- New offence for drivers caught with both alcohol and drugs in their system
- Increased penalties for drink and drug driving
- Multi-media awareness campaign begins today
Drink and drug drivers are on notice the McGowan Government's tough new penalties for impaired driving come into effect in four weeks.
From July 1, for the first time, drivers caught with both alcohol and drugs in their system will be charged with the new offence of driving with a blood alcohol content of or above a particular level with a prescribed illicit drug in oral fluid or blood.
Western Australia is only the third State to introduce a specific 'poly' offence for driving while affected by a combination of alcohol and drugs.
A driver who records a blood alcohol reading in excess of 0.05 and tests positive to drugs will have their licence disqualified for a minimum of three months and face a maximum fine of $1,900 for a first offence.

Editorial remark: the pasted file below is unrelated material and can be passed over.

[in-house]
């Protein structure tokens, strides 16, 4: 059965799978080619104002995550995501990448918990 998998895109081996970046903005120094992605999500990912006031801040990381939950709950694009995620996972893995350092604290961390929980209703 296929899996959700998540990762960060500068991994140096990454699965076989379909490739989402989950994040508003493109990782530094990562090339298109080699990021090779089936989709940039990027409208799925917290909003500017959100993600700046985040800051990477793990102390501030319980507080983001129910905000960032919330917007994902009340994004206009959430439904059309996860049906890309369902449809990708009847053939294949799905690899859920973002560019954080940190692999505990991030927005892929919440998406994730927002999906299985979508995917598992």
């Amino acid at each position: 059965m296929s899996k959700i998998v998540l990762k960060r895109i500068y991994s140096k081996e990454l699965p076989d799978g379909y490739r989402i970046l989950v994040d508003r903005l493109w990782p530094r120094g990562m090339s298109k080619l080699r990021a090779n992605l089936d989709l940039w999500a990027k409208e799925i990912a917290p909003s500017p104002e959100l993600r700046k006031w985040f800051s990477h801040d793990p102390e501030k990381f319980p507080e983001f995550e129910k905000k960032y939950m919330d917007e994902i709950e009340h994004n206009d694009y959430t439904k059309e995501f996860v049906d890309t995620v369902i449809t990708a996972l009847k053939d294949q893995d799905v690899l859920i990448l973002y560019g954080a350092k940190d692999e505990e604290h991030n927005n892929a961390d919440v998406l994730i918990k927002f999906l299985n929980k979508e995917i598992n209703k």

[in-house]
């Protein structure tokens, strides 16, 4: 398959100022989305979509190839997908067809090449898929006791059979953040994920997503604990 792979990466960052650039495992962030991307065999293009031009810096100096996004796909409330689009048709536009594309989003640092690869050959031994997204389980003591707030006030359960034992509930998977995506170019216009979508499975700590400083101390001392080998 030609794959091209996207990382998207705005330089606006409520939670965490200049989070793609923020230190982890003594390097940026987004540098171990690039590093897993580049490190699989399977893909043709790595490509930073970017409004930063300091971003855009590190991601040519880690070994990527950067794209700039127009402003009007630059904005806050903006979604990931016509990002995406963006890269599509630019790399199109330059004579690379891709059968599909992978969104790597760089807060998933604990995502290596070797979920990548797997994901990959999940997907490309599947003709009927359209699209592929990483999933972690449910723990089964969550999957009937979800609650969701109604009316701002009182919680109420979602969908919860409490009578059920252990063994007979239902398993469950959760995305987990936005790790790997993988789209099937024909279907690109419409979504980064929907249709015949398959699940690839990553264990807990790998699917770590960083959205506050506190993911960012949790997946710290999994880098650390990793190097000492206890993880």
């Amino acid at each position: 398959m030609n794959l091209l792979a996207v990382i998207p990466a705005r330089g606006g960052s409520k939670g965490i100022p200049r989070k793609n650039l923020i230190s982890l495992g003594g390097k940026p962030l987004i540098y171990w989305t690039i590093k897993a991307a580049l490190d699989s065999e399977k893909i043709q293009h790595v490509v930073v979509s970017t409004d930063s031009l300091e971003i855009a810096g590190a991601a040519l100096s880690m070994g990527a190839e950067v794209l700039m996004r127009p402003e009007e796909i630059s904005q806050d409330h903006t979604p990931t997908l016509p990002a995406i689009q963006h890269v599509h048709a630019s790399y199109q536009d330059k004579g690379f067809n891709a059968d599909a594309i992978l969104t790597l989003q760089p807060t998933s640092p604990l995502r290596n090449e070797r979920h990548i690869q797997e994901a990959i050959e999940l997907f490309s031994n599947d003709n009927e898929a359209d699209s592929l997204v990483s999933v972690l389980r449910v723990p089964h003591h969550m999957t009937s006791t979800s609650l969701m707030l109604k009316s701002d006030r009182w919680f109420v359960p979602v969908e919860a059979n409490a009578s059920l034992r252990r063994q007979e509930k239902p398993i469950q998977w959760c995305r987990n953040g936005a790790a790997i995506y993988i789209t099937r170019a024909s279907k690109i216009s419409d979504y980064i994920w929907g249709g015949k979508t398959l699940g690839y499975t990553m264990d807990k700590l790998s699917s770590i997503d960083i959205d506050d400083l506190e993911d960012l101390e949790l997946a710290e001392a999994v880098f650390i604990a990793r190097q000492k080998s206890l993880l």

Repeat offenders could face a mandatory licence disqualification for life and fine of up to $11,250 for driving under the influence of alcohol and drugs.
Penalties for existing, stand-alone drink and drug driving offences will increase by a minimum of 1.5 times the current penalty.
The penalty for refusing to comply with a direction from police to provide a breath or saliva sample for testing will more than double.
The increase in penalties reflects the seriousness of driving while affected by drugs or alcohol.
Last year there were 42 road fatalities where alcohol was suspected to be a factor.
The Road Safety Commission has developed a road safety campaign to educate the community on the new impaired driving offences and penalties which will run State-wide on TV, radio, and digital platforms from tonight.
Comments attributed to Police and Road Safety Minister Paul Papalia:
"Impaired driving is a major contributor to road trauma in Western Australia.
"We are determined to take dangerous drivers off our roads and make our roads safer for all road users.
"We have invested significantly in increased enforcement and now we are introducing these tougher penalties.
"It should send a clear message to the community about the seriousness and the risk to all road users when you get behind the wheel under the influence of alcohol and drugs."
Minister's office - 6552 5600